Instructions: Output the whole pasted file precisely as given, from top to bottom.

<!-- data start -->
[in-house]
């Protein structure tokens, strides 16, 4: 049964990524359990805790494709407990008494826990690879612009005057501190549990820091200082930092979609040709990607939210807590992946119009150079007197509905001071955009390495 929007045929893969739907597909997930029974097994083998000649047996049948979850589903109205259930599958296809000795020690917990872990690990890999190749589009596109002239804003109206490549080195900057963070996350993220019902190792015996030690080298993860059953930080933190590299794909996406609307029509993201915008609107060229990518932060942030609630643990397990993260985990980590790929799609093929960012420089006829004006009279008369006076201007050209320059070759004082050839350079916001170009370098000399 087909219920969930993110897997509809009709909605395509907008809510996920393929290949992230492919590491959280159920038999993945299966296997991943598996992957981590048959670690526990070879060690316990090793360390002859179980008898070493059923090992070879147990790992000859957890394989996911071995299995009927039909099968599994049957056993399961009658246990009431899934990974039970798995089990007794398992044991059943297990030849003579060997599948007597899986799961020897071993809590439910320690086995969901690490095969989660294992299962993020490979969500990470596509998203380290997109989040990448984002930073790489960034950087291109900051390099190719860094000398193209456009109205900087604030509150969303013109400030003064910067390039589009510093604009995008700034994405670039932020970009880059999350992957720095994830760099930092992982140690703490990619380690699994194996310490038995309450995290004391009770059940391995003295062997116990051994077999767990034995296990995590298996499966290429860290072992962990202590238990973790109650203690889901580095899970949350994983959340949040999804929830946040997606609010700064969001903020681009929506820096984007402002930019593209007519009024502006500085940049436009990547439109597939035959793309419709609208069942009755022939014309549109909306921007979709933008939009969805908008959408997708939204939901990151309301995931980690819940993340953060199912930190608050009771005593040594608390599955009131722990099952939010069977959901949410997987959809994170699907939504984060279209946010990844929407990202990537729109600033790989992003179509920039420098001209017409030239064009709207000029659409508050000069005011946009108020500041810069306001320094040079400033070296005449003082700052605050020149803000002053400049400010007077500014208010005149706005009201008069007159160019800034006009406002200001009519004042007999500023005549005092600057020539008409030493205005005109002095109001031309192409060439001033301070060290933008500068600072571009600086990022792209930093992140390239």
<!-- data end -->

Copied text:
[in-house]
């Protein structure tokens, strides 16, 4: 049964990524359990805790494709407990008494826990690879612009005057501190549990820091200082930092979609040709990607939210807590992946119009150079007197509905001071955009390495 929007045929893969739907597909997930029974097994083998000649047996049948979850589903109205259930599958296809000795020690917990872990690990890999190749589009596109002239804003109206490549080195900057963070996350993220019902190792015996030690080298993860059953930080933190590299794909996406609307029509993201915008609107060229990518932060942030609630643990397990993260985990980590790929799609093929960012420089006829004006009279008369006076201007050209320059070759004082050839350079916001170009370098000399 087909219920969930993110897997509809009709909605395509907008809510996920393929290949992230492919590491959280159920038999993945299966296997991943598996992957981590048959670690526990070879060690316990090793360390002859179980008898070493059923090992070879147990790992000859957890394989996911071995299995009927039909099968599994049957056993399961009658246990009431899934990974039970798995089990007794398992044991059943297990030849003579060997599948007597899986799961020897071993809590439910320690086995969901690490095969989660294992299962993020490979969500990470596509998203380290997109989040990448984002930073790489960034950087291109900051390099190719860094000398193209456009109205900087604030509150969303013109400030003064910067390039589009510093604009995008700034994405670039932020970009880059999350992957720095994830760099930092992982140690703490990619380690699994194996310490038995309450995290004391009770059940391995003295062997116990051994077999767990034995296990995590298996499966290429860290072992962990202590238990973790109650203690889901580095899970949350994983959340949040999804929830946040997606609010700064969001903020681009929506820096984007402002930019593209007519009024502006500085940049436009990547439109597939035959793309419709609208069942009755022939014309549109909306921007979709933008939009969805908008959408997708939204939901990151309301995931980690819940993340953060199912930190608050009771005593040594608390599955009131722990099952939010069977959901949410997987959809994170699907939504984060279209946010990844929407990202990537729109600033790989992003179509920039420098001209017409030239064009709207000029659409508050000069005011946009108020500041810069306001320094040079400033070296005449003082700052605050020149803000002053400049400010007077500014208010005149706005009201008069007159160019800034006009406002200001009519004042007999500023005549005092600057020539008409030493205005005109002095109001031309192409060439001033301070060290933008500068600072571009600086990022792209930093992140390239």